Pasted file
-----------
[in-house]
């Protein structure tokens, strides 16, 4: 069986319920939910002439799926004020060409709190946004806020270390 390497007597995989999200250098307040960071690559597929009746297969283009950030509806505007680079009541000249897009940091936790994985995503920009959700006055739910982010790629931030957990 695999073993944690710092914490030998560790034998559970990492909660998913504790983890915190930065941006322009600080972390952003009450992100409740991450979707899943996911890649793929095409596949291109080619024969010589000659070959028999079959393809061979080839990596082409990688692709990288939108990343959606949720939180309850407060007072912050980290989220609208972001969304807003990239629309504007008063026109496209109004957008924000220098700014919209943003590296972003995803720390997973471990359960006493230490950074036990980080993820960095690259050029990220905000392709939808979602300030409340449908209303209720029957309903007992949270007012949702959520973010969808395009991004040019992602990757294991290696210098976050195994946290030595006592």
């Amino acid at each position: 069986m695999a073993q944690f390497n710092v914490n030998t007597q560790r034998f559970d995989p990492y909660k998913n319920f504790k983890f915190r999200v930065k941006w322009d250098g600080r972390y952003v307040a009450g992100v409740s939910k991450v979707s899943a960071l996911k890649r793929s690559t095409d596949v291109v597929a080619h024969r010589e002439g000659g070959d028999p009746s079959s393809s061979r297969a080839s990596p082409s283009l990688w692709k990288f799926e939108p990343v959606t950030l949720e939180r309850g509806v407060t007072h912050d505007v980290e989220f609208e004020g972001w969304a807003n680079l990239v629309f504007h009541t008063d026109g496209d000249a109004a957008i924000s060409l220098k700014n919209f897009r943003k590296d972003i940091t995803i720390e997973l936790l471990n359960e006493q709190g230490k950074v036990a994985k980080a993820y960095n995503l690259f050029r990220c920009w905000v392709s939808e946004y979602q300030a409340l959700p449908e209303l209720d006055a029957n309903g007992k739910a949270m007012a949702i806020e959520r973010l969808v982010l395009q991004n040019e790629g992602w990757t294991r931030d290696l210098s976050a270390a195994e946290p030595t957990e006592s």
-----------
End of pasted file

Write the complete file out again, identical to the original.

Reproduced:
[in-house]
């Protein structure tokens, strides 16, 4: 069986319920939910002439799926004020060409709190946004806020270390 390497007597995989999200250098307040960071690559597929009746297969283009950030509806505007680079009541000249897009940091936790994985995503920009959700006055739910982010790629931030957990 695999073993944690710092914490030998560790034998559970990492909660998913504790983890915190930065941006322009600080972390952003009450992100409740991450979707899943996911890649793929095409596949291109080619024969010589000659070959028999079959393809061979080839990596082409990688692709990288939108990343959606949720939180309850407060007072912050980290989220609208972001969304807003990239629309504007008063026109496209109004957008924000220098700014919209943003590296972003995803720390997973471990359960006493230490950074036990980080993820960095690259050029990220905000392709939808979602300030409340449908209303209720029957309903007992949270007012949702959520973010969808395009991004040019992602990757294991290696210098976050195994946290030595006592």
């Amino acid at each position: 069986m695999a073993q944690f390497n710092v914490n030998t007597q560790r034998f559970d995989p990492y909660k998913n319920f504790k983890f915190r999200v930065k941006w322009d250098g600080r972390y952003v307040a009450g992100v409740s939910k991450v979707s899943a960071l996911k890649r793929s690559t095409d596949v291109v597929a080619h024969r010589e002439g000659g070959d028999p009746s079959s393809s061979r297969a080839s990596p082409s283009l990688w692709k990288f799926e939108p990343v959606t950030l949720e939180r309850g509806v407060t007072h912050d505007v980290e989220f609208e004020g972001w969304a807003n680079l990239v629309f504007h009541t008063d026109g496209d000249a109004a957008i924000s060409l220098k700014n919209f897009r943003k590296d972003i940091t995803i720390e997973l936790l471990n359960e006493q709190g230490k950074v036990a994985k980080a993820y960095n995503l690259f050029r990220c920009w905000v392709s939808e946004y979602q300030a409340l959700p449908e209303l209720d006055a029957n309903g007992k739910a949270m007012a949702i806020e959520r973010l969808v982010l395009q991004n040019e790629g992602w990757t294991r931030d290696l210098s976050a270390a195994e946290p030595t957990e006592s």